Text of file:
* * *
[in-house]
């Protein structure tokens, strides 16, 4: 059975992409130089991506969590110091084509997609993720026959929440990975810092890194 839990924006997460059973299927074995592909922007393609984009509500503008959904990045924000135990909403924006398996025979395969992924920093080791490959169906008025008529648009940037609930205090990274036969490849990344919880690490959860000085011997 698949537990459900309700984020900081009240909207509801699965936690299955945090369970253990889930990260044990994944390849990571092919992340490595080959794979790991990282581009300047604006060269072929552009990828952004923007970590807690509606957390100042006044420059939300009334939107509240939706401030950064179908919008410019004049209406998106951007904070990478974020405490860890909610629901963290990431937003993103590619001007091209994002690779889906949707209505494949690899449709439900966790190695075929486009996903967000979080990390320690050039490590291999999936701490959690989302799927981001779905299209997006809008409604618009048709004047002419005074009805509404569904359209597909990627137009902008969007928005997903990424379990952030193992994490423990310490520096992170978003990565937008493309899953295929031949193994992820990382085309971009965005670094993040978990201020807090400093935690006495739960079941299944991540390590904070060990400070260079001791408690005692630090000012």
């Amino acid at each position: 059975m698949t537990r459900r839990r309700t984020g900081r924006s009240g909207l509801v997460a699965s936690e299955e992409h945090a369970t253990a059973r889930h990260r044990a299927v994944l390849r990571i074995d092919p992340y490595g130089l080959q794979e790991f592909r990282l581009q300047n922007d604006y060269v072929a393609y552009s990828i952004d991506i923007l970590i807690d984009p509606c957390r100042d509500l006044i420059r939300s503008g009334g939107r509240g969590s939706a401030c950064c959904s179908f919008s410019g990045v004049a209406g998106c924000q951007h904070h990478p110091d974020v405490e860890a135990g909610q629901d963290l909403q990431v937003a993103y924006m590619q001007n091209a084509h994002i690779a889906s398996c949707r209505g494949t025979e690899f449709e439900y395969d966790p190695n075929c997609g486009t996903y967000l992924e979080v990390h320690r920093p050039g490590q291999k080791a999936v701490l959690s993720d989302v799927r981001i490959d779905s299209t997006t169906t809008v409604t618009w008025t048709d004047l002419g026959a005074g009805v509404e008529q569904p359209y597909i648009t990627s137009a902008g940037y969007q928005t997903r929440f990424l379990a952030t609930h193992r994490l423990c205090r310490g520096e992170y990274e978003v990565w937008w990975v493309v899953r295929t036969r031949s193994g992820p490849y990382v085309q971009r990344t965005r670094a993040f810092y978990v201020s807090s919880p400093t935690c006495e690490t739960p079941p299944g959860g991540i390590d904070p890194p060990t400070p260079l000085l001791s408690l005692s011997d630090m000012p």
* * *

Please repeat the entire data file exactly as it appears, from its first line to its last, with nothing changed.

[in-house]
């Protein structure tokens, strides 16, 4: 059975992409130089991506969590110091084509997609993720026959929440990975810092890194 839990924006997460059973299927074995592909922007393609984009509500503008959904990045924000135990909403924006398996025979395969992924920093080791490959169906008025008529648009940037609930205090990274036969490849990344919880690490959860000085011997 698949537990459900309700984020900081009240909207509801699965936690299955945090369970253990889930990260044990994944390849990571092919992340490595080959794979790991990282581009300047604006060269072929552009990828952004923007970590807690509606957390100042006044420059939300009334939107509240939706401030950064179908919008410019004049209406998106951007904070990478974020405490860890909610629901963290990431937003993103590619001007091209994002690779889906949707209505494949690899449709439900966790190695075929486009996903967000979080990390320690050039490590291999999936701490959690989302799927981001779905299209997006809008409604618009048709004047002419005074009805509404569904359209597909990627137009902008969007928005997903990424379990952030193992994490423990310490520096992170978003990565937008493309899953295929031949193994992820990382085309971009965005670094993040978990201020807090400093935690006495739960079941299944991540390590904070060990400070260079001791408690005692630090000012």
């Amino acid at each position: 059975m698949t537990r459900r839990r309700t984020g900081r924006s009240g909207l509801v997460a699965s936690e299955e992409h945090a369970t253990a059973r889930h990260r044990a299927v994944l390849r990571i074995d092919p992340y490595g130089l080959q794979e790991f592909r990282l581009q300047n922007d604006y060269v072929a393609y552009s990828i952004d991506i923007l970590i807690d984009p509606c957390r100042d509500l006044i420059r939300s503008g009334g939107r509240g969590s939706a401030c950064c959904s179908f919008s410019g990045v004049a209406g998106c924000q951007h904070h990478p110091d974020v405490e860890a135990g909610q629901d963290l909403q990431v937003a993103y924006m590619q001007n091209a084509h994002i690779a889906s398996c949707r209505g494949t025979e690899f449709e439900y395969d966790p190695n075929c997609g486009t996903y967000l992924e979080v990390h320690r920093p050039g490590q291999k080791a999936v701490l959690s993720d989302v799927r981001i490959d779905s299209t997006t169906t809008v409604t618009w008025t048709d004047l002419g026959a005074g009805v509404e008529q569904p359209y597909i648009t990627s137009a902008g940037y969007q928005t997903r929440f990424l379990a952030t609930h193992r994490l423990c205090r310490g520096e992170y990274e978003v990565w937008w990975v493309v899953r295929t036969r031949s193994g992820p490849y990382v085309q971009r990344t965005r670094a993040f810092y978990v201020s807090s919880p400093t935690c006495e690490t739960p079941p299944g959860g991540i390590d904070p890194p060990t400070p260079l000085l001791s408690l005692s011997d630090m000012p």